The government will work with whoever the British Prime Minister is and whatever parties are in power, Tánaiste Leo Varadkar said.
Speaking as British Prime Minister Boris Johnson saw a flood of resignations from his government on Wednesday, Mr Varadkar made clear Ireland will work with whoever is occupying Number 10 Downing Street.
As the Irish Examiner reports, he said: "We are not going to comment on the internal affairs within other political parties or other countries," he said in relation to political developments in the UK.
He said that while Britain's exit from the EU is a matter of deep regret, it remains an important economic partner and a very important security partner.
Regarding the 70 per cent of gas supplies to Ireland that comes through the UK, Mr Varadkar said he has not had any conversation with the British government about the potential threat to supplies as it is more in the remit of Ministers Eamon Ryan and Simon Coveney.
"I think it is worth noting though that the gas pipeline that goes from Britain to Ireland also serves Northern Ireland," he said.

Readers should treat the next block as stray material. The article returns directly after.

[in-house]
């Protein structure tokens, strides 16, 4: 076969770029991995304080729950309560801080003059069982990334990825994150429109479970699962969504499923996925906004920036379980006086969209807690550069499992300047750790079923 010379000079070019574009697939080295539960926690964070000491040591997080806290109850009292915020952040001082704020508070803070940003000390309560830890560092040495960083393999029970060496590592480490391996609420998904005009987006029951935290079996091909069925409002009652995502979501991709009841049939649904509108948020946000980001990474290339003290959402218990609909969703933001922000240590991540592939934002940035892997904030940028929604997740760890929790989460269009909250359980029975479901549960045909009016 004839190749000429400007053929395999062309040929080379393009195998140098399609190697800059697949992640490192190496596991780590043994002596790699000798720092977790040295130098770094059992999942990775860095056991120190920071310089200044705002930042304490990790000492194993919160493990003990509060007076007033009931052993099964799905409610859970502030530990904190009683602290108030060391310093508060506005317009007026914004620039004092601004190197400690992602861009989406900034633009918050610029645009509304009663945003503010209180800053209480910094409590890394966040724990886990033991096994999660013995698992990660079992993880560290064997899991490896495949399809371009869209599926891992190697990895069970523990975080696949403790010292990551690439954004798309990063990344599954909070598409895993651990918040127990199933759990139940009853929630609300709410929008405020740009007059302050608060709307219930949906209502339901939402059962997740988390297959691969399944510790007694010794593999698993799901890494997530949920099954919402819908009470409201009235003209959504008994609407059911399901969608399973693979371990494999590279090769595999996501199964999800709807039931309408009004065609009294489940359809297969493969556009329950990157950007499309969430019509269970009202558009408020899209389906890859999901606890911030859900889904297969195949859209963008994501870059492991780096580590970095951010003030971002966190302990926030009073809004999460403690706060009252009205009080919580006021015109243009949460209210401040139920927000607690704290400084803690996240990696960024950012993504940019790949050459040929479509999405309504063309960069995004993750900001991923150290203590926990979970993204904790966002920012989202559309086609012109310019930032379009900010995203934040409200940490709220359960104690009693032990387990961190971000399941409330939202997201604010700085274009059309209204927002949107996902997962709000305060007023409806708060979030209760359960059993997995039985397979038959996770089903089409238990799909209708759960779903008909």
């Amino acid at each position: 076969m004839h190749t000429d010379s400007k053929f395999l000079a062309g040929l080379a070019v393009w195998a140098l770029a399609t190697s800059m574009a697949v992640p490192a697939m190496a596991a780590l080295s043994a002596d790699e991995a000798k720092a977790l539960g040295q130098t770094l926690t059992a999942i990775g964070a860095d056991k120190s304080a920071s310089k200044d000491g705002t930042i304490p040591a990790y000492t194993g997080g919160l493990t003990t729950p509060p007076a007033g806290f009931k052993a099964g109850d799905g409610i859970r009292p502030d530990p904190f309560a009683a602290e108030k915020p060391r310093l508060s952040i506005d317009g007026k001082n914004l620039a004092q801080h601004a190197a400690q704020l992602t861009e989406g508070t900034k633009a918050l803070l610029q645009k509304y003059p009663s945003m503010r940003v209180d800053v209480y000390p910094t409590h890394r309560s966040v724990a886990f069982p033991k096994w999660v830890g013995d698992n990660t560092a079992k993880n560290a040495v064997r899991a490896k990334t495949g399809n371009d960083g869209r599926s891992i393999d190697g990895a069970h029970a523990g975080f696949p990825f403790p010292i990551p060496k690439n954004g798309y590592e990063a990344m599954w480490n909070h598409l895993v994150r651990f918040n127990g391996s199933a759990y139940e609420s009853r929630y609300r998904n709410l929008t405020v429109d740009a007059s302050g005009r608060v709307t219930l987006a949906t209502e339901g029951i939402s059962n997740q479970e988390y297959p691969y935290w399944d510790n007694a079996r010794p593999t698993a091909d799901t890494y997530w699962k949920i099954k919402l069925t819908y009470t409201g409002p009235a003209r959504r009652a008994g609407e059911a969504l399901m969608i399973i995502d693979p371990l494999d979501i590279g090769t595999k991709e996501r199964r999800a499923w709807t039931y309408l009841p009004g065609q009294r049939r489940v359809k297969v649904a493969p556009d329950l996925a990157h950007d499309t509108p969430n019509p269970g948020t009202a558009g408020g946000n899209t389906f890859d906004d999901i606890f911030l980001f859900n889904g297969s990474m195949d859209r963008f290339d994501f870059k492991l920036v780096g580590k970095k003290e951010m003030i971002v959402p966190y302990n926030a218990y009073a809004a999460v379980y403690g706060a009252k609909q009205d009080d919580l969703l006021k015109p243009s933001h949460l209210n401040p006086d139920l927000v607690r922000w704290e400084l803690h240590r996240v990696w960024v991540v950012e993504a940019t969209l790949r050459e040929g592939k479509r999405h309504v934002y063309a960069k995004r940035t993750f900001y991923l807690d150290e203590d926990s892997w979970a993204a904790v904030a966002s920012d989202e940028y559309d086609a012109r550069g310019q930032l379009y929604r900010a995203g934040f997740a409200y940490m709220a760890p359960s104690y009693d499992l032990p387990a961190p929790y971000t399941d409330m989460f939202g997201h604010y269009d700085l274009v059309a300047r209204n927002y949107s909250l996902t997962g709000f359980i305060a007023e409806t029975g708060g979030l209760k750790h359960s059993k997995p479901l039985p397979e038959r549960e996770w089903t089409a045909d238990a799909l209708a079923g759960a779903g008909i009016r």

Mr Varadkar said that while there is no suggestion that they would reduce supply, if the UK were to make cuts to Ireland, they would also have to reduce it to Northern Ireland.
He added that if Russian gas was cut off to continental Europe, it would have an effect on Ireland.
"We have plans about what we would do in that scenario. It is not a scenario we want to be in, but we have an emergency plan about what we would do in terms of which areas would be prioritised for energy and gas, and so on," he said.
Meanwhile, Minister of State for European Affairs Thomas Byrne said it appeared Mr Johnson’s days are numbered.
Speaking on RTÉ's Today with Claire Byrne, Mr Byrne said the events of the last day or two would suggest that there will be a different administration in Britain to deal with regarding the Northern Ireland Protocol.
He said this does mean there will not be difficulties, but he cannot see another prime minister continuing to break international law.
"I just think it's a crazy policy that is really doing Britain tremendous damage around the world, and this is adding to it today," he said.
Speaking at an IBEC business event in Dublin, British Ambassador Paul Johnston said the EU’s refusal to re-open the impasse is the reason why negotiations have stalled.
He said it's also important to say that in terms of the movement of goods, there is a real challenge that is having an impact on the politics in Northern Ireland."